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Hi all I was wondering if we want to treat a quoted phrase as a "noun", is it necessary to put a と particle behind the quoted phrase?

For example:

A) The "received" in "received from Tom"

  1. 「トムから頂きます」の「頂きます」, or

  2. 「トムから頂きます」との「頂きます」 ?

B) The "tadaki" in "itadakimasu"

  1. 「いただきます」の「ただき」, or

  2. 「いただきます」との「ただき」 ?

Basically I was trying also just to figure out how should we know whether or not to put a と particle after a quote?

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    I'm a little confused with your examples... But if I'm understanding correctly, I think you are mistaking the idea of quoting something using と, with "using a quote sign". You obviously do not have to use と every single time there is a quote sign. You use と to mark indirect (and therefore quoted) speech. "The 'kan' from 'kanji'" is simply 漢字のかん etc.
    – Dave
    Commented Sep 19, 2011 at 1:30
  • @Dave yea you are you right, I was mistaking it.
    – Pacerier
    Commented Sep 19, 2011 at 2:20

1 Answer 1

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is used to introduce a subordinate clause, and is close to the English that. When to omit them with quotations seems to differ between the two languages. I cannot give you an explanation, but let me just illustrate.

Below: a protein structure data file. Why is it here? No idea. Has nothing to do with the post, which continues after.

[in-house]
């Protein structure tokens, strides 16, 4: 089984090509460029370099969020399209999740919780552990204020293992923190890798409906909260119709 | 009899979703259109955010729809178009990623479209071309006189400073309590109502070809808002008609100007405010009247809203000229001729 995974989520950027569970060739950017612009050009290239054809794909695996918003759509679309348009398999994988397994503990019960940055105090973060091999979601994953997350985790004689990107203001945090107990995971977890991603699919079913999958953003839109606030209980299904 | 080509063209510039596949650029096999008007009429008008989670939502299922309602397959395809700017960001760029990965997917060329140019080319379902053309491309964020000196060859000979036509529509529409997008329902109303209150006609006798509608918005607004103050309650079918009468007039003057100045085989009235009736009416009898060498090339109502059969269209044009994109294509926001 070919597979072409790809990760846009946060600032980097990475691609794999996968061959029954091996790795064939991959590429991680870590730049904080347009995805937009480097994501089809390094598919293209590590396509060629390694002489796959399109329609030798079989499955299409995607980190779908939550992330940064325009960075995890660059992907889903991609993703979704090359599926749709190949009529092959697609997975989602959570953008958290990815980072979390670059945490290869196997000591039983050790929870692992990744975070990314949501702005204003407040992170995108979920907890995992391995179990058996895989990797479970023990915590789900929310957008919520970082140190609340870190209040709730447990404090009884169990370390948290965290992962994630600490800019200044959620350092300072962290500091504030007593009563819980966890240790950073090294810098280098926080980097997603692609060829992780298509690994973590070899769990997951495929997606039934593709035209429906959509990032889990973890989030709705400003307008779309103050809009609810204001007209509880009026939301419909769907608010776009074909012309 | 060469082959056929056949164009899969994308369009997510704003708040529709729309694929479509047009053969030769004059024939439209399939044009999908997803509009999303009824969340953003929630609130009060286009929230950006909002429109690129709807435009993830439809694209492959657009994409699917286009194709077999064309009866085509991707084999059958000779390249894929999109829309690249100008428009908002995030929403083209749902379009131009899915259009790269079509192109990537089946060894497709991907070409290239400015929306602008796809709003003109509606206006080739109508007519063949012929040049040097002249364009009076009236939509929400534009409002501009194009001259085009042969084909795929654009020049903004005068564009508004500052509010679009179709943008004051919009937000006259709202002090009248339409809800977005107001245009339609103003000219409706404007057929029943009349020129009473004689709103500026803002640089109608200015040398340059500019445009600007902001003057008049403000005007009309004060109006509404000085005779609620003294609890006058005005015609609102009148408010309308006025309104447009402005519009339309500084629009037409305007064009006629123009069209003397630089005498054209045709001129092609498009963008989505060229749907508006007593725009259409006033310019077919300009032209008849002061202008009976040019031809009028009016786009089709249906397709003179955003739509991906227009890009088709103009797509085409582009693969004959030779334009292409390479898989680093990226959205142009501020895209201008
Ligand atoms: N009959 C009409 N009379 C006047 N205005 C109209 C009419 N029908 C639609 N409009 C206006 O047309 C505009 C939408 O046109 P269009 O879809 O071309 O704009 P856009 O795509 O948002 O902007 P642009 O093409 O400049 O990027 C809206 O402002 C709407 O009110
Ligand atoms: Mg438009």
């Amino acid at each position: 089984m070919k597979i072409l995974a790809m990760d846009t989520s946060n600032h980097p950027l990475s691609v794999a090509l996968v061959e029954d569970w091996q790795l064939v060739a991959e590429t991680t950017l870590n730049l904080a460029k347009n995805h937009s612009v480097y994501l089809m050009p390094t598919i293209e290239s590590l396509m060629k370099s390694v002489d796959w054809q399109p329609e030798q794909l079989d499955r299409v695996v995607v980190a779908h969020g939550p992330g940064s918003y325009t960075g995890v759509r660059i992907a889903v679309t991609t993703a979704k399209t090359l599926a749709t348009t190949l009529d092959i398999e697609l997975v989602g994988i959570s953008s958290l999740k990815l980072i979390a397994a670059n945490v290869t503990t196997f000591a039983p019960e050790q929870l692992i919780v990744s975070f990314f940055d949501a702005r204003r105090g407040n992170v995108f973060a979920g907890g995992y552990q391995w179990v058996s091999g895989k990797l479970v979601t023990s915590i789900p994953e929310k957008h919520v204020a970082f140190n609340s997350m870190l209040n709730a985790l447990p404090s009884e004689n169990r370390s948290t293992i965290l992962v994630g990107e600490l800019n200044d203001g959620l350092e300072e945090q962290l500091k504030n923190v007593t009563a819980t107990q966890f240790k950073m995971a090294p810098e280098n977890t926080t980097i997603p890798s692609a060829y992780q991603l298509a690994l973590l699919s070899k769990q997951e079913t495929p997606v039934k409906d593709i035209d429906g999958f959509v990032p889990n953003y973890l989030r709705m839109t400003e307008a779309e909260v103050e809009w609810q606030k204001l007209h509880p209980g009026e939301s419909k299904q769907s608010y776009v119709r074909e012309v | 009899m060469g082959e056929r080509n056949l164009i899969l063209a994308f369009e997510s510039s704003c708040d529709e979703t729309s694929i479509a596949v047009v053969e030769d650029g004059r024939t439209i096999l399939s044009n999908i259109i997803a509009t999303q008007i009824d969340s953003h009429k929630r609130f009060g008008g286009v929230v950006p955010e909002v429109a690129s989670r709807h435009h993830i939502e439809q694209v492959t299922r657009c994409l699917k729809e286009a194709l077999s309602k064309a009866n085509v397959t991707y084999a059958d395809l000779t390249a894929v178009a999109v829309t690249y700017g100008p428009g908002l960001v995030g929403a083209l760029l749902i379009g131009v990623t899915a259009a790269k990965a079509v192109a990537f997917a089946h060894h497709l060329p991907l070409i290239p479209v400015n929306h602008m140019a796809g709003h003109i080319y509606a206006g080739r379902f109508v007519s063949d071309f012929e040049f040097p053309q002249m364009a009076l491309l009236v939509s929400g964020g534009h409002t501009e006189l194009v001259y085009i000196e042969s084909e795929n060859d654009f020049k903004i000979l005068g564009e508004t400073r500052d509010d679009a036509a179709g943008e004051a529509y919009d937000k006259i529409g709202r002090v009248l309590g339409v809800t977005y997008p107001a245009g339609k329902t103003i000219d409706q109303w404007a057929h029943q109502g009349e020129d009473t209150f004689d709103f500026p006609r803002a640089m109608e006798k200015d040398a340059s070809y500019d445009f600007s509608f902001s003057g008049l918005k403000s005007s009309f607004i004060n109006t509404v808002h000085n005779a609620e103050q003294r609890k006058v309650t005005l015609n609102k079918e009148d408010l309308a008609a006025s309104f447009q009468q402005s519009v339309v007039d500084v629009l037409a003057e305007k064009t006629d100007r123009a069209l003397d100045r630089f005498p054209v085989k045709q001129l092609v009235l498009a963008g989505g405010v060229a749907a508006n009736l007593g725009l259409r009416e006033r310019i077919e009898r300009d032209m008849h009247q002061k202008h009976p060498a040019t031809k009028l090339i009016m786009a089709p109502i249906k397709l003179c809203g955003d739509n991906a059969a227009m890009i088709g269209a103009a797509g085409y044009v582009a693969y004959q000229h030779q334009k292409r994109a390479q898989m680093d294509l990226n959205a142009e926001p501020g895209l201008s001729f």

• Complement of quotation verbs

     He said that he likes apples.
     He said he likes apples.
    × He said that "I like apples".
     He said "I like apples".

     彼は、自分がりんごが好きだと言った。
    × 彼は、自分がりんごが好きだ言った。[In Tokyo dialect]
     彼は、「私はりんごが好きだ」と言った。
    × 彼は、「私はりんごが好きだ」言った。[In Tokyo dialect]

  • Complement of nouns

     the fact that he likes apples
     the fact he likes apples
    × the fact that "he likes apples"
    × the fact "he likes apples"

     彼がりんごが好きとのこと
    × 彼がりんごが好きのこと
     彼がりんごが好きこと
    × 「彼はりんごが好き」とのこと
    × 「彼はりんごが好き」なこと
    × 「彼はりんごが好き」のこと

  • As a noun

    × the word "he" in that "he likes apples"
     the word "he" in "he likes apples"

    × 「彼はりんごが好き」との「彼」
     「彼はりんごが好き」の「彼」

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  • Btw what does the asterisk mean in the sentence: 彼がりんごが好きこと ?
    – Pacerier
    Commented Sep 19, 2011 at 2:17
  • That's due to a bug. I wanted it to be in bold to make it stand out since this is somehing you don't expect from other parts of the paradigm.
    – user458
    Commented Sep 19, 2011 at 2:18
  • Oic, btw just to confirm, is it that 「いただきます」の「た」と「き」 means "The 'ta' and 'ki' in 'itadakimasu'." ?
    – Pacerier
    Commented Sep 19, 2011 at 2:27
  • @Pacerier Yes it does.
    – user458
    Commented Sep 19, 2011 at 2:28
  • ok cool =D just a quick last question, what about if we were to remove the 「 and 」, e.g. 漢字の漢
    – Pacerier
    Commented Sep 19, 2011 at 2:31

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